For a New Novel (New York: Grove Press, 1965), p. 32.
René Wellek and Austin Warren, Theory of Literature, 3rd ed. (New York: Harcourt, Brace, 1956), p. 223.
«Linguistics and Poetics», in Style in Language, ed. Thomas A. Sebeok (Cambridge: MIT Press, 1960), pp. 350-77.
Some critics attempt to distinguish between «reflexivity» as a work's reference to itself generically and «self-reflexivity» as a work's reference to itself specifically. Since these two facets of artistic self-consciousness are barely distinguishable and one implies the other, I do not propose to mark such frontiers here.
See Robert Scholes and Robert Kellogg, The Nature of Narrative (New York: Oxford Univ. Press, 1966), Ch. VII.
Michael Nimetz, Humor in Galdós (New Haven: Yale Univ. Press, 1968), p. 98.
If Manso's death is seen as the affirmation of his fictionality rather than as the obliteration of his immanent existence, one quickly senses how false is the distinction traced by Robert Kirsner: «Empezó su relato como ente de ficción y lo acaba como un ente no existente» («Sobre 'El amigo Manso', de Galdós», Cuadernos de Literatura, 8 , 192). Kirsner's effort to draw critical attention to a neglected novel merits applause. Robert Ricard, «Quelques aspects du thème de l'évasion dans les romans de Galdós», in Galdós et ses romans (Paris: Institut d'Études Hispaniques, 1961), pp. 63-71, is close to the truth in his conviction that Manso's death is not a flight, but a departure for good reason, the reason being that his work is done. Ricard's assessment falls short of being a fully satisfactory formula insofar as it accounts for Máximo's social but not his fictional status.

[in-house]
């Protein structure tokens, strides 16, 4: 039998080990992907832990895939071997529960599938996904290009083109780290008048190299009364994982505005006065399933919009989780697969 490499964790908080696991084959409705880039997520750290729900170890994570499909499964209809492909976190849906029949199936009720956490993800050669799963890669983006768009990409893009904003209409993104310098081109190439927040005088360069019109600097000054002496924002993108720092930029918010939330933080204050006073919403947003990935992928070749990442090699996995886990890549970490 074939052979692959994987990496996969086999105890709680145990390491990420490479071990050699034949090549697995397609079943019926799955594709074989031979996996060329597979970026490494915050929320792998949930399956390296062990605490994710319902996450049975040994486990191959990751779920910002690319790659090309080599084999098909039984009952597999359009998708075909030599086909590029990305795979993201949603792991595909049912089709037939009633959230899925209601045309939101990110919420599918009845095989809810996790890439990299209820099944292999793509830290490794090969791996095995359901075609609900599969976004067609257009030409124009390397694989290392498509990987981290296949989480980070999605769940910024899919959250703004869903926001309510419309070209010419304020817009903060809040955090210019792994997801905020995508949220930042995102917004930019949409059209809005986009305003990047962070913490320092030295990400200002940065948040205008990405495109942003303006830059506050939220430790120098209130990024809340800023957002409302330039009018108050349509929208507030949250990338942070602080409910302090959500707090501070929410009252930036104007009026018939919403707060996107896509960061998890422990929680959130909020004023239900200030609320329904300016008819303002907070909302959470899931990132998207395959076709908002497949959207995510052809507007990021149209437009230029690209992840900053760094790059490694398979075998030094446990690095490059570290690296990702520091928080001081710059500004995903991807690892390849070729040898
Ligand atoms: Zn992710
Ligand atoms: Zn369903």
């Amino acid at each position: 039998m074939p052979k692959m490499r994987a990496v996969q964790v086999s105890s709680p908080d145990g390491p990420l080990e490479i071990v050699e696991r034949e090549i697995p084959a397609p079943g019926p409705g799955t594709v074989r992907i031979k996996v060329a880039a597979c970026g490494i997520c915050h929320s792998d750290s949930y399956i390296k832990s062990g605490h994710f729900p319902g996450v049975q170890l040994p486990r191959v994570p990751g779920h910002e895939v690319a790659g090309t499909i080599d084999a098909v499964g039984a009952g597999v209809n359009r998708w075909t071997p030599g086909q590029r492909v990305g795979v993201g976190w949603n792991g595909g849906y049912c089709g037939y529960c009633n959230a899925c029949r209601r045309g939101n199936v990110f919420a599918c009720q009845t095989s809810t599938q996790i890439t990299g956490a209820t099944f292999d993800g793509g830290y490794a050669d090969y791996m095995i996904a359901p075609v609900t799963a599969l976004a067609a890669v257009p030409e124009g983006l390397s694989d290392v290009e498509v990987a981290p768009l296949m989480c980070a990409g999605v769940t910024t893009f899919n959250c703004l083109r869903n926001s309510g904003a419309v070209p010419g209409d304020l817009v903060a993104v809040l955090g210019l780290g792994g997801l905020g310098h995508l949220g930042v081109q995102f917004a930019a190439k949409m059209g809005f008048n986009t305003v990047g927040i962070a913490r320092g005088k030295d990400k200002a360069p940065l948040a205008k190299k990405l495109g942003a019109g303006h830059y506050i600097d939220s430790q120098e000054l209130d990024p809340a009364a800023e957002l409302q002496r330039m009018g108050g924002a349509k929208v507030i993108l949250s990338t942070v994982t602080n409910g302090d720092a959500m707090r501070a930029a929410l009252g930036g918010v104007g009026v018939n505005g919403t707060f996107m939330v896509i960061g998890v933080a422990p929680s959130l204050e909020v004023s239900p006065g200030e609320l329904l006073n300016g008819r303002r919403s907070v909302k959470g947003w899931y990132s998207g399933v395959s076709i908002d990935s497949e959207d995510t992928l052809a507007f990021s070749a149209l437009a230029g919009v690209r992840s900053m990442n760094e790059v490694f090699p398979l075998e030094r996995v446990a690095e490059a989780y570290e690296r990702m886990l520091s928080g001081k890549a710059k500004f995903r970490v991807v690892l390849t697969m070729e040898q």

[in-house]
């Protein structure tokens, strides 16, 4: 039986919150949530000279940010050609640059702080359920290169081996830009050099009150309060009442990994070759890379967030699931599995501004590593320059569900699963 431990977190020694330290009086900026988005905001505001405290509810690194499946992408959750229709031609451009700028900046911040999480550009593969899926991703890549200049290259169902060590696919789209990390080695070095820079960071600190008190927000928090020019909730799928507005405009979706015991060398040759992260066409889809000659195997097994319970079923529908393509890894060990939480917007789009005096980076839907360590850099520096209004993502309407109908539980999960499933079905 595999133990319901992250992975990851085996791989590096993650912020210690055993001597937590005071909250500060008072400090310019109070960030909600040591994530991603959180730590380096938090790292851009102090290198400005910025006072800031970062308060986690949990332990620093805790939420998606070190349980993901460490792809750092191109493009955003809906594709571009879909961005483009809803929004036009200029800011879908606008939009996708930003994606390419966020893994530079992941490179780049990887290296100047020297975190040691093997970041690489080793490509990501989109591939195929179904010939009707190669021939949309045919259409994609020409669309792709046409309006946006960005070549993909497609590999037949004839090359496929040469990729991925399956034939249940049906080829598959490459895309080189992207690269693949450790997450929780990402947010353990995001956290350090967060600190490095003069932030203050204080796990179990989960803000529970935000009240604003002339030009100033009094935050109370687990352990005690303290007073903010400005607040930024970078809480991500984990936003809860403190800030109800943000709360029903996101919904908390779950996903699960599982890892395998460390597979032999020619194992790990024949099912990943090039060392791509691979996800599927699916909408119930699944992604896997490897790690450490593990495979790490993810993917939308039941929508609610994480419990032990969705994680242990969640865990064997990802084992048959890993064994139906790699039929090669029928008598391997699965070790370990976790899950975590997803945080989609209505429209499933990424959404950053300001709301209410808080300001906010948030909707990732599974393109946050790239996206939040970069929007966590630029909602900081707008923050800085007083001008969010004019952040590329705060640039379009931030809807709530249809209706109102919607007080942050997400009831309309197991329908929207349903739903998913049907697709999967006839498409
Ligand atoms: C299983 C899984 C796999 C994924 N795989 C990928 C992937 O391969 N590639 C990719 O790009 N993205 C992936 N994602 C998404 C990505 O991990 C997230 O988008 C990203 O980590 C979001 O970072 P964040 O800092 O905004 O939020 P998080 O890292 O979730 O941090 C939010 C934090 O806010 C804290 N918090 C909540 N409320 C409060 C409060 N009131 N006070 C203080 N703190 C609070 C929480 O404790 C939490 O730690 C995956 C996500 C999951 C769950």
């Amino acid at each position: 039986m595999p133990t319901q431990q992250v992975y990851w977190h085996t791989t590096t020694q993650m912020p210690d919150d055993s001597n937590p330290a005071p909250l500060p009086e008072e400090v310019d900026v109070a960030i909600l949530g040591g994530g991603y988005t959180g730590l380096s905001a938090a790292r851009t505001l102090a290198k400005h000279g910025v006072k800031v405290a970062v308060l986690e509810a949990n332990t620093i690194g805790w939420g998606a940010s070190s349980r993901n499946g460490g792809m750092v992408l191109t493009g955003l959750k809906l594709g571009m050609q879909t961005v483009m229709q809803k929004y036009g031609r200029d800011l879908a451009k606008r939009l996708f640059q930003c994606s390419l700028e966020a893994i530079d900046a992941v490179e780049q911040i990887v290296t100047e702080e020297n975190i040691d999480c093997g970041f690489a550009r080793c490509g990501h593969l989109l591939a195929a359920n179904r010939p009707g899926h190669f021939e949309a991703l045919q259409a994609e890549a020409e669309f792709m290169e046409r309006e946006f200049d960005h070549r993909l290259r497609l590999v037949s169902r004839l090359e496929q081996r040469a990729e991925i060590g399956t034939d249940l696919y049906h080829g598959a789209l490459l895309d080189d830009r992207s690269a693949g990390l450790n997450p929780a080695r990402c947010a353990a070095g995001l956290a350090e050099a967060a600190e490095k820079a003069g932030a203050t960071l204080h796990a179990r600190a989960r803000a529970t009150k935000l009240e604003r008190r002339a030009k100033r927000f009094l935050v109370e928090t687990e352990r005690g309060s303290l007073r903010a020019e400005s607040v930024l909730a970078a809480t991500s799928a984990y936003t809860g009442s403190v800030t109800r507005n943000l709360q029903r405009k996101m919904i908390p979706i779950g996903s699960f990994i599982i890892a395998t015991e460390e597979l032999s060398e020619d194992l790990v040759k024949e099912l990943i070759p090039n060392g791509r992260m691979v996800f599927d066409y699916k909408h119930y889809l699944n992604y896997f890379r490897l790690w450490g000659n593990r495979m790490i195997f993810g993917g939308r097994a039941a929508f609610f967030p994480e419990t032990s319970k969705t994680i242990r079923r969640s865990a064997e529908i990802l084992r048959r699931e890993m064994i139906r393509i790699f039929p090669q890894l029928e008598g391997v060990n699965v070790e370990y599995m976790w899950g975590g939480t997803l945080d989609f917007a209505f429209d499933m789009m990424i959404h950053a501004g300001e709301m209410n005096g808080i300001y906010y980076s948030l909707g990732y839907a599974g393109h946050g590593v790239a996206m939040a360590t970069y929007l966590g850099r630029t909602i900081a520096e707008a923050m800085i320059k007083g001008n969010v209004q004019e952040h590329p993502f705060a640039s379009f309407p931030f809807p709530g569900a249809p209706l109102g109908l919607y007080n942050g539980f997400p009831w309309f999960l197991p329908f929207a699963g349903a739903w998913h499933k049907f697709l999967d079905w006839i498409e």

In their respective speeches in the theater, Manso and Peña emerge as the imperfect halves of a unit, for Manso's is all content and Peña's is all form. Paternal pride aside, how do we explain Manso's enthusiasm for the gestures, the flowery phrasing, the empty metaphors that lead him. to ask twice «¿de qué hablaba?» and that in others he had relentlessly condemned? Only his instinctive recognition of the symbiotic dependency between creator and creation can serve as an adequate explanation.
Manso reveals, as omniscient creator, that he knows how the story of Manolo and Irene is to end; but then he feels sorry for himself because his role in its denouement is not clear to him: «¿Me correspondía intervenir en ella, o, por el contrario, debería yo evadirme lindamente dejando que los criminales se arreglaran como pudieran?... ¡Pobre Manso!» (XLI, 258). Whether he is pawn of the action or its guiding force or simply withdraws (dies) depends on whether he plays character and participant or creator or narrator.
In an intelligent article that does not touch on the question of Manso's fictionality («Galdós' El amigo Manso: An Experiment in Didactic Method», Bulletin of Hispanic Studies, 39 , 16-30), G.R. Davies singles out the «buñolería» scene as an example of Manso's distanced state from the political and social realities of life and his inferiority, in this respect, to his own pupil.